In his 1996 book, "The Real Jesus"
(HarperSanFrancisco), Luke TimothyJohnson, a professor of New Testament and Christian origins at Emory University's Candler School of Theology, established himself as one of the most forceful critics of theJesus Seminar and its promise to deliver a strictly historical reconstructionof Jesus.

In what he called "a more constructive sequel," Johnson wrote"LivingJesus"
(HarperSanFrancisco, 1998), an effort to think through theimplications that the real Jesus is the living, resurrected Jesus.

In contrast to the work of the Jesus Seminar--all of the emphasis beingon the historic Jesus who lived in the past--you make a strong case forneedingto study the living Jesus. Why?

Learning a living person is a much more complex enterprise thandoing research on a dead person. A dead person stands still; a livingperson is active and can continue to surprise.

The resurrection is the starting point of Christian religion. Jesusdidn't found the church by his ministry. The church came into beingbecause of the resurrection. Everything that Christians do, every time they pray to Godthrough Jesus, there's the conviction that Jesus is more powerfullyalive and more available to humans now than in his earthly ministry.

What do you see in the resurrection of Jesus that is so crucial to ourfaith?

If Jesus' resurrection were asimple resuscitation of the body, that would be a divine sleight ofhandthat was good news for Jesus but wouldn't change the existence ofanybody else.

The other extreme, which is equally dangerous, is to understand theresurrection as only the memory of a community, or a moral example, orthe power of Jesus' teaching, or some sort of vague, spiritualexistencethat tends to become defined in psychological terms. The resurrection is rather the beginning of something fundamentallynew. Jesus shares--now powerfully--the very life of God.

The resurrection experience goes beyond history: It meansacknowledging that we have been touched by a transforming transcendentpersonal power; that Jesus is powerfullyalive in the community when we gather in his name. So the resurrectionmust be defined first of all not simply in terms of what happened toJesus but what happened to Jesus' followers.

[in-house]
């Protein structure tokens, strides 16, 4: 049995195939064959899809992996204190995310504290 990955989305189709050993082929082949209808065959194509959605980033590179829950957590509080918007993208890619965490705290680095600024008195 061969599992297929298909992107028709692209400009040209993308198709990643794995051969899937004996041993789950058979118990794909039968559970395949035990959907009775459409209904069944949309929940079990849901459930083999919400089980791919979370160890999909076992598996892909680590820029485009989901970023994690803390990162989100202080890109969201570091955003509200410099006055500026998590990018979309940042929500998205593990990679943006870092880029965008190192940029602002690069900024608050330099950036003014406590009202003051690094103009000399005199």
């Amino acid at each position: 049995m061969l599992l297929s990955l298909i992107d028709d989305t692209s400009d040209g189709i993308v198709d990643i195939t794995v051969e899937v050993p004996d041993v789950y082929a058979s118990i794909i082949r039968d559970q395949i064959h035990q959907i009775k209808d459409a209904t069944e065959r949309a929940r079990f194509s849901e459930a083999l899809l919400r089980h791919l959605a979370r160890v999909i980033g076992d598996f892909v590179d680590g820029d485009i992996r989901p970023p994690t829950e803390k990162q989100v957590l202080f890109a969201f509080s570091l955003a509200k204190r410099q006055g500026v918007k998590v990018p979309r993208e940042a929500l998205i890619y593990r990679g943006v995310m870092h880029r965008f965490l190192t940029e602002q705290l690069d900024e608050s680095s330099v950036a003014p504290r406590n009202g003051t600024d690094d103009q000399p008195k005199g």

And the evidence that Jesus is alive is the presence of the HolySpirit?

In the New Testament, the fundamental symbol of this availability ofJesus is the Holy Spirit. We have the Spiritbecause Jesus is Lord. How do we know Jesus is Lord? Because we havetheSpirit. The essential claim is that the Spirit of God through Jesus ispresent to reshape human freedom into the image of Jesus. Insofar asthat's the fundamental resurrection claim, it is as available now as itwas then.

How can we learn this living Jesus?

I would start with the practices of the living community--we learnJesus sacramentally and in worship, preeminently in the Eucharist. Above all, it is in Jesus'self-giving in the bread and wine, in his Body and the Blood, that weactually take into ourselves his identity.

Another way to learn Jesus is through Jesus' embodiment in thelittle ones--the poor ones--of the earth and in the entire tradition ofChristian hospitality that says that when you receive the stranger, youreceive Christ. People like Mother Teresa and Dorothy Day--the passionthat drove them was not only the desire to do good; it was above all tosee the face of Christ in the dying and the vagrants.

What is the proper role of history in the study of Jesus?

Jesus is a historical figure.Let's take thefew but valuable outsider perspectives on Jesus that we have--the soberobservations in Tacitus, the few remarks from Josephus, and soforth--andcompare them with the New Testament sources and ask: On what points dothese accounts converge?

Based on this analysis, we can make a number of importanthistoricaljudgments about Jesus: that he was a Jew of the first century whoworkedamong his people, that he was executed as a criminal under PontiusPilate, that he had a movement following after him. We can also with arather high degree of probability identify broad patterns of hisactivity: that he was a teacher, that he was a wonderworker, that heassociated with the marginal elements of society. We could evenhistorically argue a high probability for specific events in Jesus'ministry, such as his baptism by John.

Second, it is absolutely important to learn as much history aspossible in order to understand the writings of the New Testament. It'sirresponsible to say that one can read the New Testament withoutcracking its linguistic, cultural, symbolic code, which is totallydifferent from our own.

What's really remarkable is that in all of the research done in thepast 50 years, nothing in the Gospels has been disconfirmed in termsofthat kind of historical investigation. Allof our modern research doesn't overturn what the Gospels tell us; theGospels remain our best source.